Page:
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Black culture has a deep impact on New York State. Jazz and hip-hop, art and dance, sports, literature, history, film, food, and fashion—all of these worlds look a lot less interesting without the contributions of Black New Yorkers. There are many ways and places to experience Black culture in New York State today whether at an important historical site, a legendary restaurant, an influential music venue, or a well-known museum. Some of these attractions have had to move their activities online due to COVID-19, but others are open—though it’s best to call ahead and to check the attraction’s website or social media channels before planning a visit to celebrate and commemorate Black culture in New York.
As a historically Black and culturally-rich neighborhood, Harlem is known for its jazz clubs, influence on hip-hop culture, and most notably, its soul food scene with restaurants like Sylvia’s and Melba’s. Harlem is a community where travelers can immerse themselves in endless Black culture and heritage, and the Apollo Theater is one place to do just that! Many Black artists, including Stevie Wonder, James Brown, and Billie Holiday, have graced the Apollo stage. Take a selfie in front of the iconic marquee, and for those who can’t make it in person, you can still enjoy music performances and discussions on the Apollo Digital Stage. Also in Harlem is the Schomburg Center for Research in Black Culture, which is offering 95 titles online that provide a better understanding of the Black community. You can also learn about Black history with the Studio Museum in Harlem online magazine and lesson plans. If you’re looking to dance with some of the best from Alvin Ailey American Dance Theater (or just watch!), enjoy their online masterclasses and performances on Ailey All Access. In August, virtually explore Harlem Week 2020, a month-long celebration sharing the culture, history, and strength of Harlem through conferences, seminars, performances, food, music, dance, and more.
John Brown Historic State Park (Adirondacks)
The John Brown Historic State Park, near Lake Placid, stands on the site of a key stop on the Underground Railroad for people seeking freedom in the north and in Canada. Brown was an abolitionist known for his raid on Harper’s Ferry, an attempted armed revolt aimed at destroying the institution of slavery. Learn about how Brown’s home became a pilgrimage for abolitionists through a guided tour, or hike the trails of this National Historic Landmark. If you’re in Ausable Chasm, dive further into the stories of slaves who passed through northeastern New York on their way to Canada at The North Star Underground Railroad Museum.
Saratoga National Historical Park (Capital-Saratoga)
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African Americans were vital to the Battle of Saratoga in 1777. Initially banned from joining the Continental Army, nearly 400 Black soldiers took to the battlefield, a turning-point victory in the Revolutionary War that is honored at Saratoga National Historical Park. Walk through the battlefield or bring your own bike and ride its trails, or journey through Victory Woods. The park is also dog-friendly.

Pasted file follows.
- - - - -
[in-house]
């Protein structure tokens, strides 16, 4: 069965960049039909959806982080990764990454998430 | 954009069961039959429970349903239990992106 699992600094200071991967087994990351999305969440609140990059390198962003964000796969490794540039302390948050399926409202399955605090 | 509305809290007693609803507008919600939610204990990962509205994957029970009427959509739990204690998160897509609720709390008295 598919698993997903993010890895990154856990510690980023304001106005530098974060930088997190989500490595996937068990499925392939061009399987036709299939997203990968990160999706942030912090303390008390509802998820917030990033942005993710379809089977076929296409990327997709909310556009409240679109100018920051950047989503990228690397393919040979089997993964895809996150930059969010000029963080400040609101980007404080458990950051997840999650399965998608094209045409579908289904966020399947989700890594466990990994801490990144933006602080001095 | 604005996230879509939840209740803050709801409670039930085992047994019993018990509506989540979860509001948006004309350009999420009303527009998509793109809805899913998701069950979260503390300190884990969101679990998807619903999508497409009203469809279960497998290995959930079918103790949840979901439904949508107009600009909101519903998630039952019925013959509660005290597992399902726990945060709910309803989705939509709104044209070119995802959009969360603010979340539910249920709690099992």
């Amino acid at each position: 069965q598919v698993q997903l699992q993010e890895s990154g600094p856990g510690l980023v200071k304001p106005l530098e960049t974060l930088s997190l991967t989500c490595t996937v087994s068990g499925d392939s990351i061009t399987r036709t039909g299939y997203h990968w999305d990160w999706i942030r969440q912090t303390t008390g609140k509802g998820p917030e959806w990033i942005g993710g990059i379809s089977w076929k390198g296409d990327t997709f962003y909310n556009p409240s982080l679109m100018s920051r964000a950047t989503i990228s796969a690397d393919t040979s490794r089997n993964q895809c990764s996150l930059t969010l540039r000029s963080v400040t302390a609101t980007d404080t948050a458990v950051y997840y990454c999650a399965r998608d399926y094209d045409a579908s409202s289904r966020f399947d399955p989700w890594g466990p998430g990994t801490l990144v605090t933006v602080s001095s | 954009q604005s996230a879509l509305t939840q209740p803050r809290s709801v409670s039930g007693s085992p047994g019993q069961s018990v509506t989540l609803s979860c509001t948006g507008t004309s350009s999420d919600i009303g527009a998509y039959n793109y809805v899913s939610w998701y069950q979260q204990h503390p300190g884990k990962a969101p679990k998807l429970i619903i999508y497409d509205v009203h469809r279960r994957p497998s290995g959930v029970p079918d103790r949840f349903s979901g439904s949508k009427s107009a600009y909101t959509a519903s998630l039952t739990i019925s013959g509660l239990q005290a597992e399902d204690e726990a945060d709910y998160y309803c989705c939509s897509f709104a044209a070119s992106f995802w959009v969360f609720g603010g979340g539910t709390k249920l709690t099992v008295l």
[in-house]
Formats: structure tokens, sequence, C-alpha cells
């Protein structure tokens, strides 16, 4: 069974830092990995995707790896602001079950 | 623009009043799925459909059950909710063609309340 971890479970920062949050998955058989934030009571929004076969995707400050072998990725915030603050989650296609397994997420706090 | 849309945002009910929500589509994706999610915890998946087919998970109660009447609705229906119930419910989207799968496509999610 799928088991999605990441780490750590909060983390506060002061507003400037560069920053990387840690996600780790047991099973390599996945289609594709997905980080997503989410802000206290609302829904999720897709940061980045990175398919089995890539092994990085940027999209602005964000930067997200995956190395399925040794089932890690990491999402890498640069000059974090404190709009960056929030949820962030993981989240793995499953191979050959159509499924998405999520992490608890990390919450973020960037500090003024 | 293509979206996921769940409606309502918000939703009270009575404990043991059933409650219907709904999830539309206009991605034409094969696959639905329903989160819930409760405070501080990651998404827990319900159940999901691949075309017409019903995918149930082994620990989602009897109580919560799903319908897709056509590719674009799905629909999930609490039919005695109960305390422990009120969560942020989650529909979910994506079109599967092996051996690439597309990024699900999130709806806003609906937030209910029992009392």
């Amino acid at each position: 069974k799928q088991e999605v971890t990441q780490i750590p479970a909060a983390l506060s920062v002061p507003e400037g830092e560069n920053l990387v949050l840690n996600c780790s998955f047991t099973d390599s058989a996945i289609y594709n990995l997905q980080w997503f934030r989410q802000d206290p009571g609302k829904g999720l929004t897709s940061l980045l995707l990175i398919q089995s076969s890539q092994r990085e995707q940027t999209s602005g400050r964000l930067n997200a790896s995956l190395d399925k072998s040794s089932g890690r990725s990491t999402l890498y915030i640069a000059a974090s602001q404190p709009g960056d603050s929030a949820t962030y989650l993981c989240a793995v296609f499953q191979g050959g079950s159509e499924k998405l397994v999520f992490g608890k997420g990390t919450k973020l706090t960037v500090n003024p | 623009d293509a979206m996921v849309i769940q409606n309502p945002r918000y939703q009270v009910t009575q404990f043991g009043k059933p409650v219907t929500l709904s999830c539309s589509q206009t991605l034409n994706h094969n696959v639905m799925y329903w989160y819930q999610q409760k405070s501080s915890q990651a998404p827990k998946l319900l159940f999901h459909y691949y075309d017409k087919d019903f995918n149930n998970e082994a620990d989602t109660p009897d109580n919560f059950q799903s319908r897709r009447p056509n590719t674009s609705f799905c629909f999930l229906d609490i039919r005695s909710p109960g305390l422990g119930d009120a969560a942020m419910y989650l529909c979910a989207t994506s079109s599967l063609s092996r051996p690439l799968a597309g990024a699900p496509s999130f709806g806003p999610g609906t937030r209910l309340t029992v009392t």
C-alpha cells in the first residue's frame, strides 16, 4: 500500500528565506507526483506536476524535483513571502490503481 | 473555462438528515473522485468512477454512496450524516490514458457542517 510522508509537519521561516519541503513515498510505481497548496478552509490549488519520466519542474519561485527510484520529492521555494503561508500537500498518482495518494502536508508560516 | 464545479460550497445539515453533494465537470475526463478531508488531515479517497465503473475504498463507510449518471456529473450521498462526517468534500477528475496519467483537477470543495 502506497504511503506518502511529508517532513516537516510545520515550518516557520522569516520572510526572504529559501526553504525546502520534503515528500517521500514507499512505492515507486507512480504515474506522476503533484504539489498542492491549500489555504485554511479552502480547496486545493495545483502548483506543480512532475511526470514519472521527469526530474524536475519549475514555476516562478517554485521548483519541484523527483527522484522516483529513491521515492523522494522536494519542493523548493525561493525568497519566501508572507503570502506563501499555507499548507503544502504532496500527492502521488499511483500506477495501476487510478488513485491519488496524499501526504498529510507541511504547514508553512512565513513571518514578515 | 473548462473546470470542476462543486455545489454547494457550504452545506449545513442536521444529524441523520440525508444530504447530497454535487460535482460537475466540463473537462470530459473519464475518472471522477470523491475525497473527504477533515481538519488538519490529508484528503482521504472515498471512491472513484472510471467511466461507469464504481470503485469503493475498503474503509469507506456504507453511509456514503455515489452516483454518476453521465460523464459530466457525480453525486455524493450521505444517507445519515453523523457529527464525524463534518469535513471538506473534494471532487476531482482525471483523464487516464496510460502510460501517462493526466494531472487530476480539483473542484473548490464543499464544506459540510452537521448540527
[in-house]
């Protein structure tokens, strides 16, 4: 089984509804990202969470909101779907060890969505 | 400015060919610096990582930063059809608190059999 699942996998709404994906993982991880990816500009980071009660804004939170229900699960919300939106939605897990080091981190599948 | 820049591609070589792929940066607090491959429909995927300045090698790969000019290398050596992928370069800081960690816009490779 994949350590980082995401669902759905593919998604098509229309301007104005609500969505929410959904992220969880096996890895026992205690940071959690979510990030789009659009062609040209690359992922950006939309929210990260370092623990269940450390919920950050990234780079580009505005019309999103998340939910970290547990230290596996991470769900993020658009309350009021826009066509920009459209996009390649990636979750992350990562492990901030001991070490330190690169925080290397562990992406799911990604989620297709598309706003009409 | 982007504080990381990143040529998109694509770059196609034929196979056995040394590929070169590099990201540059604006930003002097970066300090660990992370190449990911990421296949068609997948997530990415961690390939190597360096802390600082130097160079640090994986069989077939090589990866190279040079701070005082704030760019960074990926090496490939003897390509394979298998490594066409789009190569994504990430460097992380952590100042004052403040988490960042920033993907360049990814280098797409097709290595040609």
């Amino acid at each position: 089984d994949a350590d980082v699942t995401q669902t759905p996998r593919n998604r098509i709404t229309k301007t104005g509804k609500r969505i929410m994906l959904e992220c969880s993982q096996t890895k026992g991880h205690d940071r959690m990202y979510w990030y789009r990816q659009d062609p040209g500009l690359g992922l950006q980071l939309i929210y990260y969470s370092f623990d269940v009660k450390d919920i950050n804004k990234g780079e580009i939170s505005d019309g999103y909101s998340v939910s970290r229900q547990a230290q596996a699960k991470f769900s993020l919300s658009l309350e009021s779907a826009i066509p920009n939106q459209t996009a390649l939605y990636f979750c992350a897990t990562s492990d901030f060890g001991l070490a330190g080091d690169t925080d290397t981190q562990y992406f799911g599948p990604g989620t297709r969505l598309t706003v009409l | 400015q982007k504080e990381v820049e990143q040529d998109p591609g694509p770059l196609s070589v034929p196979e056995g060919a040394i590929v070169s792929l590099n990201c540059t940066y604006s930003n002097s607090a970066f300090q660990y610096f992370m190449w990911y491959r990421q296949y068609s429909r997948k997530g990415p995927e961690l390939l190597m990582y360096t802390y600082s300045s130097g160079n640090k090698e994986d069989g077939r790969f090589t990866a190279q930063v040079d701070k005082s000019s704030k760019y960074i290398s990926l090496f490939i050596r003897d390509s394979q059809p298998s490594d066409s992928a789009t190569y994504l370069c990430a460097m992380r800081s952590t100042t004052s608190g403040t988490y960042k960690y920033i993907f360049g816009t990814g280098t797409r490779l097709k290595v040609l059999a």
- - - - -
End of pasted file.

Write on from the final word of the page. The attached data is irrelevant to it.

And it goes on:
Bethel Woods Center for the Arts (Catskills)
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Put on your tie-dye t-shirt and flower headband and feel like you’re at the 1969 Woodstock Festival! Explore the story of each performing group at the Corridor Exhibit Gallery: 3 Days of Peace & Music: The Performers of The Woodstock Festival, featuring Black musicians like Richie Havens, whose opening performance and festival-inspired song, “Freedom,” kicked off the festival, to the headband-wearing and guitar shredding closing act of Jimi Hendrix, highlighted by his psychedelic instrumental performance of “The Star-Spangled Banner.” Bethel Woods is reopening July 17 with social distancing measures in place.
National Baseball Hall of Fame and Museum (Central New York)
At the National Baseball Hall of Fame and Museum in Cooperstown, go back in history and learn about the role of Jackie Robinson, the first Black player in Major League Baseball, who broke the color barrier and debuted with the Brooklyn Dodgers in 1947. (Robinson continually fought for Civil Rights long after his playing days.) While you’re at the Hall of Fame, also learn about the Negro leagues, professional baseball leagues with predominantly African American players; view exhibits like “Pride and Passion: The African American Experience”; and dive into the Black experience in the world of baseball from the 1860s to now. If you can’t make the trip to Cooperstown, you can participate in educational programs, read stories, and watch videos in “The History of Baseball and Civil Rights in America” on the Hall of Fame website. To allow for physical distancing, the museum capacity will be limited. Timed admission tickets are available for purchase online. Also, be sure to stop by the Gerrit Smith Estate National Historic Landmark home to abolitionist Gerrit Smith who freed hundreds of slaves and helped them find safe passage and establish a new life.